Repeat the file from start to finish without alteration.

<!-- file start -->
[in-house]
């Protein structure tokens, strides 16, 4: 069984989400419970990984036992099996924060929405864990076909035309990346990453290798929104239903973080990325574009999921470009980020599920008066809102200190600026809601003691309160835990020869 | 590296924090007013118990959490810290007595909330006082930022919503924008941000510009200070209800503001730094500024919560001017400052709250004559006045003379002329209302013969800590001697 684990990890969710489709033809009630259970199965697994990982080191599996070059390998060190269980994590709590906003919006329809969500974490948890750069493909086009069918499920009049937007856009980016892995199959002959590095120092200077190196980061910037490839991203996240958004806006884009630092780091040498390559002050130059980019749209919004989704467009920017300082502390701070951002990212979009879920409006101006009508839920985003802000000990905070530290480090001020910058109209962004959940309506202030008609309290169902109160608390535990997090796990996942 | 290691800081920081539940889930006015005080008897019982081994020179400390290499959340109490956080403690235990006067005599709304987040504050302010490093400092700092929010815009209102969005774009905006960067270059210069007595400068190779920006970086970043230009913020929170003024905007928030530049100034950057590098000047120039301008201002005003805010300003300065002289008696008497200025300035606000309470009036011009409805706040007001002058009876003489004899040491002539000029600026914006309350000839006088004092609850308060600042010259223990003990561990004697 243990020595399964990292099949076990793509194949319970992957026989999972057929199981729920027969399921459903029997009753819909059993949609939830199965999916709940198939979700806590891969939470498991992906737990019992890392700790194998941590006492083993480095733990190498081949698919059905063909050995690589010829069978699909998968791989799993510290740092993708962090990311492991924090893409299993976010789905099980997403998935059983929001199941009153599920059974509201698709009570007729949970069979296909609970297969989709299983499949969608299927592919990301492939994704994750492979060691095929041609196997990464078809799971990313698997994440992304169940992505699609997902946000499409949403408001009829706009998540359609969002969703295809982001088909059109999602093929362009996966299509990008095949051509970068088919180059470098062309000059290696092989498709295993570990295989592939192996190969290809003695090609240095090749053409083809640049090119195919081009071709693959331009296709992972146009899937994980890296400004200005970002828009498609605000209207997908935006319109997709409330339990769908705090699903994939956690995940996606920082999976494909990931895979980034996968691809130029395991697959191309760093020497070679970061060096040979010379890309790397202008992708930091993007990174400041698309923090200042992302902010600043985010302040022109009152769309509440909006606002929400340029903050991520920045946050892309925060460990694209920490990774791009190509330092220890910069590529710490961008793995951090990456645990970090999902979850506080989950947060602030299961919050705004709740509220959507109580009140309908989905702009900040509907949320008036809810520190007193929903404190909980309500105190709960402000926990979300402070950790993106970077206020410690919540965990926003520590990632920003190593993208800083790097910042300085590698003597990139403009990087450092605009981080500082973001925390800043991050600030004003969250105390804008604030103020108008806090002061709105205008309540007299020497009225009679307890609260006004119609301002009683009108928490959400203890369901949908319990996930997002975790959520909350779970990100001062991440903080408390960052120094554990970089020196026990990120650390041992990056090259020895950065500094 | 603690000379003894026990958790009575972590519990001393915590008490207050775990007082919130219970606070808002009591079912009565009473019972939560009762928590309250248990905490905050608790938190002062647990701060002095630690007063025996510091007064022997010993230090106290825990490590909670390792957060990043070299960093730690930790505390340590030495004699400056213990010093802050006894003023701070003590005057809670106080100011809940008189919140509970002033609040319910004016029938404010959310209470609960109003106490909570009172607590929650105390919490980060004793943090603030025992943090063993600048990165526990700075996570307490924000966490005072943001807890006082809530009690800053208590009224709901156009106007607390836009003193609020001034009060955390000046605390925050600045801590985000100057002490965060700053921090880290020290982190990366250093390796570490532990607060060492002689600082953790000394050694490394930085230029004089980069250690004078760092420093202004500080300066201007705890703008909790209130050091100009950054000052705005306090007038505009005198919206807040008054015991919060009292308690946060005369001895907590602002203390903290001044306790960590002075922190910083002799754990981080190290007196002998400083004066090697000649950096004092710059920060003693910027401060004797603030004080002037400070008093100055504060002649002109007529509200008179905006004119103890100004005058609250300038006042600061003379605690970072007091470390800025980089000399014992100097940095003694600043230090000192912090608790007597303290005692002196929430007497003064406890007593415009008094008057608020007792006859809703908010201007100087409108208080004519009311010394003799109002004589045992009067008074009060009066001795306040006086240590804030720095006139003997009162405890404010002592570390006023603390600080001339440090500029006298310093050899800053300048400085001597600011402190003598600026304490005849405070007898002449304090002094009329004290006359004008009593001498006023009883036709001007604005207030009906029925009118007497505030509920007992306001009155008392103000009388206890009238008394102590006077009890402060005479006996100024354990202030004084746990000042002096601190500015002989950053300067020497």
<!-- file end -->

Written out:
[in-house]
């Protein structure tokens, strides 16, 4: 069984989400419970990984036992099996924060929405864990076909035309990346990453290798929104239903973080990325574009999921470009980020599920008066809102200190600026809601003691309160835990020869 | 590296924090007013118990959490810290007595909330006082930022919503924008941000510009200070209800503001730094500024919560001017400052709250004559006045003379002329209302013969800590001697 684990990890969710489709033809009630259970199965697994990982080191599996070059390998060190269980994590709590906003919006329809969500974490948890750069493909086009069918499920009049937007856009980016892995199959002959590095120092200077190196980061910037490839991203996240958004806006884009630092780091040498390559002050130059980019749209919004989704467009920017300082502390701070951002990212979009879920409006101006009508839920985003802000000990905070530290480090001020910058109209962004959940309506202030008609309290169902109160608390535990997090796990996942 | 290691800081920081539940889930006015005080008897019982081994020179400390290499959340109490956080403690235990006067005599709304987040504050302010490093400092700092929010815009209102969005774009905006960067270059210069007595400068190779920006970086970043230009913020929170003024905007928030530049100034950057590098000047120039301008201002005003805010300003300065002289008696008497200025300035606000309470009036011009409805706040007001002058009876003489004899040491002539000029600026914006309350000839006088004092609850308060600042010259223990003990561990004697 243990020595399964990292099949076990793509194949319970992957026989999972057929199981729920027969399921459903029997009753819909059993949609939830199965999916709940198939979700806590891969939470498991992906737990019992890392700790194998941590006492083993480095733990190498081949698919059905063909050995690589010829069978699909998968791989799993510290740092993708962090990311492991924090893409299993976010789905099980997403998935059983929001199941009153599920059974509201698709009570007729949970069979296909609970297969989709299983499949969608299927592919990301492939994704994750492979060691095929041609196997990464078809799971990313698997994440992304169940992505699609997902946000499409949403408001009829706009998540359609969002969703295809982001088909059109999602093929362009996966299509990008095949051509970068088919180059470098062309000059290696092989498709295993570990295989592939192996190969290809003695090609240095090749053409083809640049090119195919081009071709693959331009296709992972146009899937994980890296400004200005970002828009498609605000209207997908935006319109997709409330339990769908705090699903994939956690995940996606920082999976494909990931895979980034996968691809130029395991697959191309760093020497070679970061060096040979010379890309790397202008992708930091993007990174400041698309923090200042992302902010600043985010302040022109009152769309509440909006606002929400340029903050991520920045946050892309925060460990694209920490990774791009190509330092220890910069590529710490961008793995951090990456645990970090999902979850506080989950947060602030299961919050705004709740509220959507109580009140309908989905702009900040509907949320008036809810520190007193929903404190909980309500105190709960402000926990979300402070950790993106970077206020410690919540965990926003520590990632920003190593993208800083790097910042300085590698003597990139403009990087450092605009981080500082973001925390800043991050600030004003969250105390804008604030103020108008806090002061709105205008309540007299020497009225009679307890609260006004119609301002009683009108928490959400203890369901949908319990996930997002975790959520909350779970990100001062991440903080408390960052120094554990970089020196026990990120650390041992990056090259020895950065500094 | 603690000379003894026990958790009575972590519990001393915590008490207050775990007082919130219970606070808002009591079912009565009473019972939560009762928590309250248990905490905050608790938190002062647990701060002095630690007063025996510091007064022997010993230090106290825990490590909670390792957060990043070299960093730690930790505390340590030495004699400056213990010093802050006894003023701070003590005057809670106080100011809940008189919140509970002033609040319910004016029938404010959310209470609960109003106490909570009172607590929650105390919490980060004793943090603030025992943090063993600048990165526990700075996570307490924000966490005072943001807890006082809530009690800053208590009224709901156009106007607390836009003193609020001034009060955390000046605390925050600045801590985000100057002490965060700053921090880290020290982190990366250093390796570490532990607060060492002689600082953790000394050694490394930085230029004089980069250690004078760092420093202004500080300066201007705890703008909790209130050091100009950054000052705005306090007038505009005198919206807040008054015991919060009292308690946060005369001895907590602002203390903290001044306790960590002075922190910083002799754990981080190290007196002998400083004066090697000649950096004092710059920060003693910027401060004797603030004080002037400070008093100055504060002649002109007529509200008179905006004119103890100004005058609250300038006042600061003379605690970072007091470390800025980089000399014992100097940095003694600043230090000192912090608790007597303290005692002196929430007497003064406890007593415009008094008057608020007792006859809703908010201007100087409108208080004519009311010394003799109002004589045992009067008074009060009066001795306040006086240590804030720095006139003997009162405890404010002592570390006023603390600080001339440090500029006298310093050899800053300048400085001597600011402190003598600026304490005849405070007898002449304090002094009329004290006359004008009593001498006023009883036709001007604005207030009906029925009118007497505030509920007992306001009155008392103000009388206890009238008394102590006077009890402060005479006996100024354990202030004084746990000042002096601190500015002989950053300067020497």